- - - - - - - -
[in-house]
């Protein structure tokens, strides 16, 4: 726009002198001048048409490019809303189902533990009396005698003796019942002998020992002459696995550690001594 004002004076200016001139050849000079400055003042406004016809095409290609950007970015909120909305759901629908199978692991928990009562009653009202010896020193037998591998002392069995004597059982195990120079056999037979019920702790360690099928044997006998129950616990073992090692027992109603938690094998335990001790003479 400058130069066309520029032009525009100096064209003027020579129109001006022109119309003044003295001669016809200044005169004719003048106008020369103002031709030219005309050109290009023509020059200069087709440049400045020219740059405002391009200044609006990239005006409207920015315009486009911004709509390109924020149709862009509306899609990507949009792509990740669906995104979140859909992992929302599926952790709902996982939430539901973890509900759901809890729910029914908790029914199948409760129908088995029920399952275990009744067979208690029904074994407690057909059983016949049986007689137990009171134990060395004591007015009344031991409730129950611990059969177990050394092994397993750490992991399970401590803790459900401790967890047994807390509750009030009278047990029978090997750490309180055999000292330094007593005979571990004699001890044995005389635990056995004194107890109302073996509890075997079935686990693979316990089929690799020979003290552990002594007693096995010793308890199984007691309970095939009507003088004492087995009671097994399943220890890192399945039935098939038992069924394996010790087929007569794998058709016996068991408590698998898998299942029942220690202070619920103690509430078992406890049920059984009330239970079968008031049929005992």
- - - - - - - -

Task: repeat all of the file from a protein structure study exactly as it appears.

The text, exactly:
[in-house]
């Protein structure tokens, strides 16, 4: 726009002198001048048409490019809303189902533990009396005698003796019942002998020992002459696995550690001594 004002004076200016001139050849000079400055003042406004016809095409290609950007970015909120909305759901629908199978692991928990009562009653009202010896020193037998591998002392069995004597059982195990120079056999037979019920702790360690099928044997006998129950616990073992090692027992109603938690094998335990001790003479 400058130069066309520029032009525009100096064209003027020579129109001006022109119309003044003295001669016809200044005169004719003048106008020369103002031709030219005309050109290009023509020059200069087709440049400045020219740059405002391009200044609006990239005006409207920015315009486009911004709509390109924020149709862009509306899609990507949009792509990740669906995104979140859909992992929302599926952790709902996982939430539901973890509900759901809890729910029914908790029914199948409760129908088995029920399952275990009744067979208690029904074994407690057909059983016949049986007689137990009171134990060395004591007015009344031991409730129950611990059969177990050394092994397993750490992991399970401590803790459900401790967890047994807390509750009030009278047990029978090997750490309180055999000292330094007593005979571990004699001890044995005389635990056995004194107890109302073996509890075997079935686990693979316990089929690799020979003290552990002594007693096995010793308890199984007691309970095939009507003088004492087995009671097994399943220890890192399945039935098939038992069924394996010790087929007569794998058709016996068991408590698998898998299942029942220690202070619920103690509430078992406890049920059984009330239970079968008031049929005992």